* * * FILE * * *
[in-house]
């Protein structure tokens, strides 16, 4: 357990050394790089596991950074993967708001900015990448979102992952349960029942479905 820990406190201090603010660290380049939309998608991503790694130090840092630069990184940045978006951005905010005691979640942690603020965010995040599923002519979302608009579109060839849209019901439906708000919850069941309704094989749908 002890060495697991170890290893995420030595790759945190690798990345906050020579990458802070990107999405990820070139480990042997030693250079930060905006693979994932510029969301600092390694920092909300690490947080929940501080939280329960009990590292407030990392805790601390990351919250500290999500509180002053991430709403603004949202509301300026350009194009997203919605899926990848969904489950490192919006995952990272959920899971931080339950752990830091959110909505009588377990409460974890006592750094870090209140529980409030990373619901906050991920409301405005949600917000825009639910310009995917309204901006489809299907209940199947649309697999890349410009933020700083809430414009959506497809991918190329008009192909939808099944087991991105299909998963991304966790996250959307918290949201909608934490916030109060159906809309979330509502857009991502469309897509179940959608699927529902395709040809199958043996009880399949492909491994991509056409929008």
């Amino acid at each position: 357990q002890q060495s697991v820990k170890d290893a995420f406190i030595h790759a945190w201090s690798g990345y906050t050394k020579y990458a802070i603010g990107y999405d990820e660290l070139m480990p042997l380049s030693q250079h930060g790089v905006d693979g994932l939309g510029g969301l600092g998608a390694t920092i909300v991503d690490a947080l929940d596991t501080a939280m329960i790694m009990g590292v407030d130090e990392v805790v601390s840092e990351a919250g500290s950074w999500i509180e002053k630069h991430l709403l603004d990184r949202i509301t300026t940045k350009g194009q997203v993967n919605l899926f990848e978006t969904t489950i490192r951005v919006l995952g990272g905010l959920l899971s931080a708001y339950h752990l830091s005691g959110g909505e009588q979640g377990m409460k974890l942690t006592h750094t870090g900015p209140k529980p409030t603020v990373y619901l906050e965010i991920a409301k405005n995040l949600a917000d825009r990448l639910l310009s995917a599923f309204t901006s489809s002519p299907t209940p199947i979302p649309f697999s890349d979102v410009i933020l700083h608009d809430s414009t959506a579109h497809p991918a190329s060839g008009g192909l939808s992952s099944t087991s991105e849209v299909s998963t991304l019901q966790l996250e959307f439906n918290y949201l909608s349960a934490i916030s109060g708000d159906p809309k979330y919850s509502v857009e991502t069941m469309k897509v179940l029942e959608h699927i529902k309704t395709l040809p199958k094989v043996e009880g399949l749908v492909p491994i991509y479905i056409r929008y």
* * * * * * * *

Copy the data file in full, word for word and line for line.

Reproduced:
[in-house]
């Protein structure tokens, strides 16, 4: 357990050394790089596991950074993967708001900015990448979102992952349960029942479905 820990406190201090603010660290380049939309998608991503790694130090840092630069990184940045978006951005905010005691979640942690603020965010995040599923002519979302608009579109060839849209019901439906708000919850069941309704094989749908 002890060495697991170890290893995420030595790759945190690798990345906050020579990458802070990107999405990820070139480990042997030693250079930060905006693979994932510029969301600092390694920092909300690490947080929940501080939280329960009990590292407030990392805790601390990351919250500290999500509180002053991430709403603004949202509301300026350009194009997203919605899926990848969904489950490192919006995952990272959920899971931080339950752990830091959110909505009588377990409460974890006592750094870090209140529980409030990373619901906050991920409301405005949600917000825009639910310009995917309204901006489809299907209940199947649309697999890349410009933020700083809430414009959506497809991918190329008009192909939808099944087991991105299909998963991304966790996250959307918290949201909608934490916030109060159906809309979330509502857009991502469309897509179940959608699927529902395709040809199958043996009880399949492909491994991509056409929008």
């Amino acid at each position: 357990q002890q060495s697991v820990k170890d290893a995420f406190i030595h790759a945190w201090s690798g990345y906050t050394k020579y990458a802070i603010g990107y999405d990820e660290l070139m480990p042997l380049s030693q250079h930060g790089v905006d693979g994932l939309g510029g969301l600092g998608a390694t920092i909300v991503d690490a947080l929940d596991t501080a939280m329960i790694m009990g590292v407030d130090e990392v805790v601390s840092e990351a919250g500290s950074w999500i509180e002053k630069h991430l709403l603004d990184r949202i509301t300026t940045k350009g194009q997203v993967n919605l899926f990848e978006t969904t489950i490192r951005v919006l995952g990272g905010l959920l899971s931080a708001y339950h752990l830091s005691g959110g909505e009588q979640g377990m409460k974890l942690t006592h750094t870090g900015p209140k529980p409030t603020v990373y619901l906050e965010i991920a409301k405005n995040l949600a917000d825009r990448l639910l310009s995917a599923f309204t901006s489809s002519p299907t209940p199947i979302p649309f697999s890349d979102v410009i933020l700083h608009d809430s414009t959506a579109h497809p991918a190329s060839g008009g192909l939808s992952s099944t087991s991105e849209v299909s998963t991304l019901q966790l996250e959307f439906n918290y949201l909608s349960a934490i916030s109060g708000d159906p809309k979330y919850s509502v857009e991502t069941m469309k897509v179940l029942e959608h699927i529902k309704t395709l040809p199958k094989v043996e009880g399949l749908v492909p491994i991509y479905i056409r929008y």